MPG: 24 City/35 Hwy
MSRP: $31,445 to $44,800 depending on TLX model. As tested: $35,920
Comfort and luxury can be found under $40,000.
Sometimes it’s challenging to write about vehicles. Most of the new models have standard equipment you expect to find at a price point. So, what’s different, what stands out?
The soft leather and light interior was refreshing. They are listed as sport seats with perforated Milano premium leather-trimmed interior.
8-speed dual clutch transmission feels strange at first. Understanding what it is takes a little time for me. Thankfully there are sites like www.howstuffworks.com to help me out.
William Harris writes: “In principle, the DCT behaves just like a standard manual transmission: It’s got input and auxiliary shafts to house gears, synchronizers and a clutch. What it doesn’t have is a clutch pedal, because computers, solenoids and hydraulics do the actual shifting. Even without a clutch pedal, the driver can still “tell” the computer when to take action through paddles, buttons or a gearshift.”
I am still struggling to be comfortable with paddle shifters. It was definitely noticeable that the car shifted quickly when the computer is doing all the work.
While showing the car to my friends, I opened the trunk. It’s huge. Huge is relative, but there is plenty of room for hauling six file boxes, golf clubs or possibly even my bicycle with the front tire removed. The rear seats are 60/40 split fold-down. There is hidden storage under the trunk floor.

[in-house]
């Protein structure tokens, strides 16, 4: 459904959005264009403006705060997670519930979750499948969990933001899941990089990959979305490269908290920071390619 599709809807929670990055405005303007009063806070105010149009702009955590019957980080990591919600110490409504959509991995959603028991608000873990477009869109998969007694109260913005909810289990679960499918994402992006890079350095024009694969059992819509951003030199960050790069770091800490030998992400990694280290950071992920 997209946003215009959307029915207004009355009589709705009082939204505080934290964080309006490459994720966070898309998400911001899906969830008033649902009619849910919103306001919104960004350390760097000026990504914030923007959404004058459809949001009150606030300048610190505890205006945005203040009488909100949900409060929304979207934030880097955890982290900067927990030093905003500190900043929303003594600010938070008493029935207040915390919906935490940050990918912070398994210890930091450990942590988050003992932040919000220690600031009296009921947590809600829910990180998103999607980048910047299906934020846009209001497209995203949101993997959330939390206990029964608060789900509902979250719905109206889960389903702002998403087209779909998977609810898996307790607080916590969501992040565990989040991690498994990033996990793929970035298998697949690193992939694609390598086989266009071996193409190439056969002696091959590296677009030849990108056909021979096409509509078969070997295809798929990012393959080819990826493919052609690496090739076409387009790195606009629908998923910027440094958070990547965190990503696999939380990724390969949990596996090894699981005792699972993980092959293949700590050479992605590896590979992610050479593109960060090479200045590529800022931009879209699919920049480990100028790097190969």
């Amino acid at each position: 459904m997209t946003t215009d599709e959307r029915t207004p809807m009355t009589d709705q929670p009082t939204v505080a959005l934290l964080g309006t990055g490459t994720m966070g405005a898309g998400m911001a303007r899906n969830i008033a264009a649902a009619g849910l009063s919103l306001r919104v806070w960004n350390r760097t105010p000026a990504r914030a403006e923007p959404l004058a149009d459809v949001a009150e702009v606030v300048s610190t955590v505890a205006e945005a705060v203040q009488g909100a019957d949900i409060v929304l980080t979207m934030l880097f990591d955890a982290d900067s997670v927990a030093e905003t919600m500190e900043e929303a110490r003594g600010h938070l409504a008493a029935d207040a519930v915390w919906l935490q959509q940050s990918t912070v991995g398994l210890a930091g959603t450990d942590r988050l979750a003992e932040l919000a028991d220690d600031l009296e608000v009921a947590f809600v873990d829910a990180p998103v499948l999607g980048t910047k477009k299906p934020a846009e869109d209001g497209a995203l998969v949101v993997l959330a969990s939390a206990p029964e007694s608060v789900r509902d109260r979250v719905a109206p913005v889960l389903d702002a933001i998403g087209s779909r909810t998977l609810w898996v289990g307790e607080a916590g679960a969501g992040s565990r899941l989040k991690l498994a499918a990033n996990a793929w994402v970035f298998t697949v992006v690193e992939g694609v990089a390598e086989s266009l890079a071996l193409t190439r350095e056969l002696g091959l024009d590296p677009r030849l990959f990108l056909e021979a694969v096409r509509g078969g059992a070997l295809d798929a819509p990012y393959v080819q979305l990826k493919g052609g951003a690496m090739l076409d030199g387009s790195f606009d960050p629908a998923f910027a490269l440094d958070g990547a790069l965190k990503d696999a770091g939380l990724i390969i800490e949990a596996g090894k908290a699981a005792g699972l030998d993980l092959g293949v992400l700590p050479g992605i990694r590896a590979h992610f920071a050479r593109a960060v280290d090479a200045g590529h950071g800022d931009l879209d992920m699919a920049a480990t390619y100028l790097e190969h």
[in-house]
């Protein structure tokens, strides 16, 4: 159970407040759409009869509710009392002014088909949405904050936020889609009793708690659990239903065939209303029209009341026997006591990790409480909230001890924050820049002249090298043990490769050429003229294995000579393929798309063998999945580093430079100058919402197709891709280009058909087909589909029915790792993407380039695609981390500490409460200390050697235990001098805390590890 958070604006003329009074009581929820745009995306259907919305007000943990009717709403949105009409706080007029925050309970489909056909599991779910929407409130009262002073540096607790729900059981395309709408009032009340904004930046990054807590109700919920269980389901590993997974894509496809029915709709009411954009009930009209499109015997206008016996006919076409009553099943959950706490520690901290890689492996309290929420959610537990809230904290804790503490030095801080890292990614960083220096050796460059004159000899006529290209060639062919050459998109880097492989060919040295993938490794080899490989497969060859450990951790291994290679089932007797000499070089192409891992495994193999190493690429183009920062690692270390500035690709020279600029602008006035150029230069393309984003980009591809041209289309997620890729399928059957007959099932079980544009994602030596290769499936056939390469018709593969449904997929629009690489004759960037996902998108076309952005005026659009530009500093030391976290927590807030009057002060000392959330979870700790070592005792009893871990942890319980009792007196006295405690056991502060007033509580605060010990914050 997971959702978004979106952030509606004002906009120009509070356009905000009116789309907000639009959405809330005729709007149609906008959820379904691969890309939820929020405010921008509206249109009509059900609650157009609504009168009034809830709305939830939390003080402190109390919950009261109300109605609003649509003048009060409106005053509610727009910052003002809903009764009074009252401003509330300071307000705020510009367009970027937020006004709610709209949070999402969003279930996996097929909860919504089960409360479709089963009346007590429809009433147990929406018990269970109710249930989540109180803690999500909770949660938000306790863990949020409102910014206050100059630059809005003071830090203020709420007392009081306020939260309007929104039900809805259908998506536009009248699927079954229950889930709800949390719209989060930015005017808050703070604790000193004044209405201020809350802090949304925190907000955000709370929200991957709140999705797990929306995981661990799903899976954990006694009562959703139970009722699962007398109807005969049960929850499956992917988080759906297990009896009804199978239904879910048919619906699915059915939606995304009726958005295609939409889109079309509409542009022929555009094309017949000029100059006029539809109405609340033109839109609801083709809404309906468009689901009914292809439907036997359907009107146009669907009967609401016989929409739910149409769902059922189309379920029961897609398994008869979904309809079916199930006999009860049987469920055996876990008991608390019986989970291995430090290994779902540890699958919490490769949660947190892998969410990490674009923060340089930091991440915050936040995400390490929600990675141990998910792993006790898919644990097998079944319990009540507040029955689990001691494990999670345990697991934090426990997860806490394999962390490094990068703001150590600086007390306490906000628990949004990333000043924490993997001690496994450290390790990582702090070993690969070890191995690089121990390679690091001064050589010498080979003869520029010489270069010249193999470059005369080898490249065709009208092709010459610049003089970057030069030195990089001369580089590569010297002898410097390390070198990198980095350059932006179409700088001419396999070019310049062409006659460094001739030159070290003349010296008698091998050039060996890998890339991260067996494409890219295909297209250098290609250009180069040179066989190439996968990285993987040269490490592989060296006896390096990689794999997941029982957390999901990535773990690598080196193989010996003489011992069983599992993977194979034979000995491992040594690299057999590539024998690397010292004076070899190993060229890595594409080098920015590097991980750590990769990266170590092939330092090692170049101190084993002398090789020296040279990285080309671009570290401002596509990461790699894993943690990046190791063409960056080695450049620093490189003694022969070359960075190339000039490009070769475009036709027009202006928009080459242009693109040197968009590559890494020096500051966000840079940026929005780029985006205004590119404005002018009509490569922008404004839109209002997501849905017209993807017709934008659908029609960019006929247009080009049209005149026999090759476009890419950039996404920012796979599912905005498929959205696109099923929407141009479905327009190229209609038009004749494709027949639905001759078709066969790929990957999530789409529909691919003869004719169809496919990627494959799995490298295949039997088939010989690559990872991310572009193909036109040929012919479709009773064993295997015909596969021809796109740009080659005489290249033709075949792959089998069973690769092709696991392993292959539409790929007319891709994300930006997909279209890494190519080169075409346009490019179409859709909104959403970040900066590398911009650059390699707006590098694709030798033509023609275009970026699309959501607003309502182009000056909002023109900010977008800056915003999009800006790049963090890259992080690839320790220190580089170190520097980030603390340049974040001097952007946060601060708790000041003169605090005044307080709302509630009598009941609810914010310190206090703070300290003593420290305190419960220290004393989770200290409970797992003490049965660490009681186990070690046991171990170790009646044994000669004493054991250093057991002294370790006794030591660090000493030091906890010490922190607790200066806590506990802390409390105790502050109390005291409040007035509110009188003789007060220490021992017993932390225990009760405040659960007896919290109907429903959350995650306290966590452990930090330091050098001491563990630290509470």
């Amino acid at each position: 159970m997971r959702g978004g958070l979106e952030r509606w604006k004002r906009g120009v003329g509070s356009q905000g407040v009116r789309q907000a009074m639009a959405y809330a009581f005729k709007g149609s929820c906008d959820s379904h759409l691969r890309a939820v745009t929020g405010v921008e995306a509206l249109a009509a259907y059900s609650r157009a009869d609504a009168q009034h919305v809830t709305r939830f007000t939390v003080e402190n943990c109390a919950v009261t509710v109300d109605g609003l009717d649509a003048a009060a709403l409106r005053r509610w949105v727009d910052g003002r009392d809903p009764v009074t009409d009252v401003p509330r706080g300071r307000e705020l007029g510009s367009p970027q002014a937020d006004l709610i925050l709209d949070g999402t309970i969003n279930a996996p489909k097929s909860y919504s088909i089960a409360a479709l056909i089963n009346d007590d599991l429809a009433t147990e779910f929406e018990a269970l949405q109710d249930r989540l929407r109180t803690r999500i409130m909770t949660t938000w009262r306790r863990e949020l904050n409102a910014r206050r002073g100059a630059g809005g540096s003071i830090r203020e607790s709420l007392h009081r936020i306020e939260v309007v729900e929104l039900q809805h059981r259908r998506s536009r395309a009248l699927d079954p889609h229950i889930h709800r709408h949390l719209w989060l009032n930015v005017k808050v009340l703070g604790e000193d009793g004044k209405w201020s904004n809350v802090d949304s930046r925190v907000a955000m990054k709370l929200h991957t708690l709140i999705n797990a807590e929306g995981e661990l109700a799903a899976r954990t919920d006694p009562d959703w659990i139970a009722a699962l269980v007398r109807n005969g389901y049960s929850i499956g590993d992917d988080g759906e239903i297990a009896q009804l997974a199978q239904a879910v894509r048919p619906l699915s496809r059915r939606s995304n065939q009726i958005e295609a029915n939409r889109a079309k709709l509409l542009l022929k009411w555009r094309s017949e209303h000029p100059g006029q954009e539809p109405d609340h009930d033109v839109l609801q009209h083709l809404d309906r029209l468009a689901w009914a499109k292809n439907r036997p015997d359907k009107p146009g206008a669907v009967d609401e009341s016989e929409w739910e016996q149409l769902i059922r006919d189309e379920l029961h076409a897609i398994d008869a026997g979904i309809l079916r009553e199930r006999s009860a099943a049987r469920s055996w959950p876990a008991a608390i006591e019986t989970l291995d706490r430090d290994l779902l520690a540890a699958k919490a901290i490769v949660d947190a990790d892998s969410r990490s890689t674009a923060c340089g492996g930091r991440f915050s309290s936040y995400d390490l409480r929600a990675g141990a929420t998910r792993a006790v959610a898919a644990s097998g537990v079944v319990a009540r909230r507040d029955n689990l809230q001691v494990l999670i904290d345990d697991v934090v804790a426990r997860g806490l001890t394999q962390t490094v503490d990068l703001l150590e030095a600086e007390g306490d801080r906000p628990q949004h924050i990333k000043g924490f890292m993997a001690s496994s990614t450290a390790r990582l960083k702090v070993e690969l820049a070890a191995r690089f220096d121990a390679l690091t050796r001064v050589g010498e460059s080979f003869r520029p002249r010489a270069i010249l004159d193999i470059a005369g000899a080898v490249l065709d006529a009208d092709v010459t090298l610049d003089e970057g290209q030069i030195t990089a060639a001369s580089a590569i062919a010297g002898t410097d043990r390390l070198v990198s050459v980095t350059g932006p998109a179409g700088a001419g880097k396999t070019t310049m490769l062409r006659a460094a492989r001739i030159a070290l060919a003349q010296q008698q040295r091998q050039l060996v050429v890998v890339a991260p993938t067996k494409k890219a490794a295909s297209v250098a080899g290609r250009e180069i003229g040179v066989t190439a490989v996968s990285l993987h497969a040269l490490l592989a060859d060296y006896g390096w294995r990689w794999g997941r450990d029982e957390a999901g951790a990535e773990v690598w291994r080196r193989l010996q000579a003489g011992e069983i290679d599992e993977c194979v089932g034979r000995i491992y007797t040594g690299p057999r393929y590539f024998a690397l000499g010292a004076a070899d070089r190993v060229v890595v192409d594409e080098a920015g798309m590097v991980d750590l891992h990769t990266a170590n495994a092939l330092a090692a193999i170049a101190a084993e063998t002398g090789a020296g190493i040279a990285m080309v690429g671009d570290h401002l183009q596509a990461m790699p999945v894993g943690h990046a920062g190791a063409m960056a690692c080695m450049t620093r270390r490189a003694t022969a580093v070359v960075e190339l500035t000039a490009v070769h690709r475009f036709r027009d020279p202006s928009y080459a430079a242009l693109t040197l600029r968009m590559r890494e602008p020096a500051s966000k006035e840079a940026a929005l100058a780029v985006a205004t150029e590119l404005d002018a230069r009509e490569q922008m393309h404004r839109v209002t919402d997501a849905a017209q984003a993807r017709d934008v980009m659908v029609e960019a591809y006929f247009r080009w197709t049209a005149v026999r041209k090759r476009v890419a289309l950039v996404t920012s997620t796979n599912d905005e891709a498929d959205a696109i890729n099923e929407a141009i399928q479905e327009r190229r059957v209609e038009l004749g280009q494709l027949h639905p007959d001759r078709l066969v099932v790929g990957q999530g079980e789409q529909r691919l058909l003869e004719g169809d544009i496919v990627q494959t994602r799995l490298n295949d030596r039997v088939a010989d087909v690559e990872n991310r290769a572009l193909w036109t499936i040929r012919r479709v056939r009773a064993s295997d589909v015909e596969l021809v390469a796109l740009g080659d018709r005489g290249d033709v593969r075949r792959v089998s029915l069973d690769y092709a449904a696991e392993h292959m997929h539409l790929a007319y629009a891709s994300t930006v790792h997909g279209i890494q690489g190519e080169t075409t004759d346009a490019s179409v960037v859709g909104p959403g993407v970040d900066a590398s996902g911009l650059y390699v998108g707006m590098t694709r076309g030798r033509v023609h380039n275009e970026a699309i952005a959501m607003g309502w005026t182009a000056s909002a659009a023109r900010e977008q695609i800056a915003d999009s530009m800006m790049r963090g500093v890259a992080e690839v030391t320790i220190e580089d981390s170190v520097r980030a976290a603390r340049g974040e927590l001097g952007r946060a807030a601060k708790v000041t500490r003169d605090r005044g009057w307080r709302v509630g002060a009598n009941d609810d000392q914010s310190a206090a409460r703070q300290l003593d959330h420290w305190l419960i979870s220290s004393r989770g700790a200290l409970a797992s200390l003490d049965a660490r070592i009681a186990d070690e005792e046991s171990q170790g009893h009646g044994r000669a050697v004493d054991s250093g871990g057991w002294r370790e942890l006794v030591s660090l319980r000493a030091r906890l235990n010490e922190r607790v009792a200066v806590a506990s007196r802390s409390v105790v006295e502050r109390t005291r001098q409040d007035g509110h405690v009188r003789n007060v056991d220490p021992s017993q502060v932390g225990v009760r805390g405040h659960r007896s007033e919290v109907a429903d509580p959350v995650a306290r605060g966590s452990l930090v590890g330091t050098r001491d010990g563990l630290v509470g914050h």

What the trunk doesn’t contain is a spare tire. “Well, I’ll be a monkey’s uncle,” Mike said. The Acura comes with flat tire repair equipment. Thankfully I didn’t have to try that one out. There is a spare tire kit add-on accessory if you feel more secure having one on hand. It includes a wheel disk, tire, spare tire adapter, tool box assembly, spare tire pan, wheel wrench, jack assembly and jack bar. MSRP: $369.
I’ll save you the embarrassment of heading to the gas station and having the surprised look on your face: there is no gas cap. The Capless Fueling System means “at a gas station, the driver simply opens the fuel lid and then inserts the fuel nozzle. Inserting the nozzle automatically opens the outer shutter and fueling flap. When fueling is complete, removing the fuel nozzle automatically closes both the fueling flap and outer shutter.” I hope other manufacturers pick up on this one.
There are so many more features but the last stand-out is the Lane Keeping Assist System (LKAS). I am not sure how I feel about LKAS. While it was fun to see the car move slightly on its own to stay in the lines, I think maybe you should not be driving if you can’t do that on your own already. It does not drive your car automatically and indefinitely. I pointed out to my kids, you still have to pay attention and drive. Acura explains: “If you steer the TLX out of a detected lane without signaling your intention, the system will gently tug the steering wheel and help guide the car back to the center of the lane.”
The Acura TLX would be a top contender if I was in the market for a mid-size luxury sedan.